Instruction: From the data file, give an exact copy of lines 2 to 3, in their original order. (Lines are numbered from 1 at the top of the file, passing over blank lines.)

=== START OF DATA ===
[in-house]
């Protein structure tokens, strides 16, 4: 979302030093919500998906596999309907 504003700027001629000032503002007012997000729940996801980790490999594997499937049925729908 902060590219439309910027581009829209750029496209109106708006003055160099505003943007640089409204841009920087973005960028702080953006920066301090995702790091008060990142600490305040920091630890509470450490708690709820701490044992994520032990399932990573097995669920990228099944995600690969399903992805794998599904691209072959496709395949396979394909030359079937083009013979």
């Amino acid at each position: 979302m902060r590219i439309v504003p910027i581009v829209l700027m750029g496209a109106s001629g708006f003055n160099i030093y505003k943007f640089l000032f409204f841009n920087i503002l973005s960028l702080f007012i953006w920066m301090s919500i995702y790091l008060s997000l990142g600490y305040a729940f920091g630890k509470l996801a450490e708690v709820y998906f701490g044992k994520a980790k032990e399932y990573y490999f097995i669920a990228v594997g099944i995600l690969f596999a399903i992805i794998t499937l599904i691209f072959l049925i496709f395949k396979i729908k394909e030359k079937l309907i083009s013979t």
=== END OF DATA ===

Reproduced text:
């Protein structure tokens, strides 16, 4: 979302030093919500998906596999309907 504003700027001629000032503002007012997000729940996801980790490999594997499937049925729908 902060590219439309910027581009829209750029496209109106708006003055160099505003943007640089409204841009920087973005960028702080953006920066301090995702790091008060990142600490305040920091630890509470450490708690709820701490044992994520032990399932990573097995669920990228099944995600690969399903992805794998599904691209072959496709395949396979394909030359079937083009013979």
């Amino acid at each position: 979302m902060r590219i439309v504003p910027i581009v829209l700027m750029g496209a109106s001629g708006f003055n160099i030093y505003k943007f640089l000032f409204f841009n920087i503002l973005s960028l702080f007012i953006w920066m301090s919500i995702y790091l008060s997000l990142g600490y305040a729940f920091g630890k509470l996801a450490e708690v709820y998906f701490g044992k994520a980790k032990e399932y990573y490999f097995i669920a990228v594997g099944i995600l690969f596999a399903i992805i794998t499937l599904i691209f072959l049925i496709f395949k396979i729908k394909e030359k079937l309907i083009s013979t």